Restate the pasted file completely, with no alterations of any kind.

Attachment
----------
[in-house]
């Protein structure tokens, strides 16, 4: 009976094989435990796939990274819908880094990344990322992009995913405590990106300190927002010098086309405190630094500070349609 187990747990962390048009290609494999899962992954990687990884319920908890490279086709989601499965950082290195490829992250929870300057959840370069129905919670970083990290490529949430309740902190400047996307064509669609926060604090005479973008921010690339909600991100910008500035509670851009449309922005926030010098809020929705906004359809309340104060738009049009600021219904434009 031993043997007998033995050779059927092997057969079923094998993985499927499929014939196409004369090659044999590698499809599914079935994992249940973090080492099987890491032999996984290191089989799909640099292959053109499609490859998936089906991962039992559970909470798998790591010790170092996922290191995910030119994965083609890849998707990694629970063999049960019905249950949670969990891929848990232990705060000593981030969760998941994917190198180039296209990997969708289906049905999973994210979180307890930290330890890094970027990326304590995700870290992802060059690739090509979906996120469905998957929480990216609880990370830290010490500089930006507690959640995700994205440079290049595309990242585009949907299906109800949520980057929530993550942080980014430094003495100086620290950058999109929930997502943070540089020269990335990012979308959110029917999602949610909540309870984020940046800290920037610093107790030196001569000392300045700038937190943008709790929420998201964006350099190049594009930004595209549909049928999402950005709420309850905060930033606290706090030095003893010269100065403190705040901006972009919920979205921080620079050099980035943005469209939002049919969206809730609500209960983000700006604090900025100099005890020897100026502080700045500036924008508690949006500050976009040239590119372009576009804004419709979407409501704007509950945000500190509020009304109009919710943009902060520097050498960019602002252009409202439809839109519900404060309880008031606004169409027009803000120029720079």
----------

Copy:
[in-house]
């Protein structure tokens, strides 16, 4: 009976094989435990796939990274819908880094990344990322992009995913405590990106300190927002010098086309405190630094500070349609 187990747990962390048009290609494999899962992954990687990884319920908890490279086709989601499965950082290195490829992250929870300057959840370069129905919670970083990290490529949430309740902190400047996307064509669609926060604090005479973008921010690339909600991100910008500035509670851009449309922005926030010098809020929705906004359809309340104060738009049009600021219904434009 031993043997007998033995050779059927092997057969079923094998993985499927499929014939196409004369090659044999590698499809599914079935994992249940973090080492099987890491032999996984290191089989799909640099292959053109499609490859998936089906991962039992559970909470798998790591010790170092996922290191995910030119994965083609890849998707990694629970063999049960019905249950949670969990891929848990232990705060000593981030969760998941994917190198180039296209990997969708289906049905999973994210979180307890930290330890890094970027990326304590995700870290992802060059690739090509979906996120469905998957929480990216609880990370830290010490500089930006507690959640995700994205440079290049595309990242585009949907299906109800949520980057929530993550942080980014430094003495100086620290950058999109929930997502943070540089020269990335990012979308959110029917999602949610909540309870984020940046800290920037610093107790030196001569000392300045700038937190943008709790929420998201964006350099190049594009930004595209549909049928999402950005709420309850905060930033606290706090030095003893010269100065403190705040901006972009919920979205921080620079050099980035943005469209939002049919969206809730609500209960983000700006604090900025100099005890020897100026502080700045500036924008508690949006500050976009040239590119372009576009804004419709979407409501704007509950945000500190509020009304109009919710943009902060520097050498960019602002252009409202439809839109519900404060309880008031606004169409027009803000120029720079």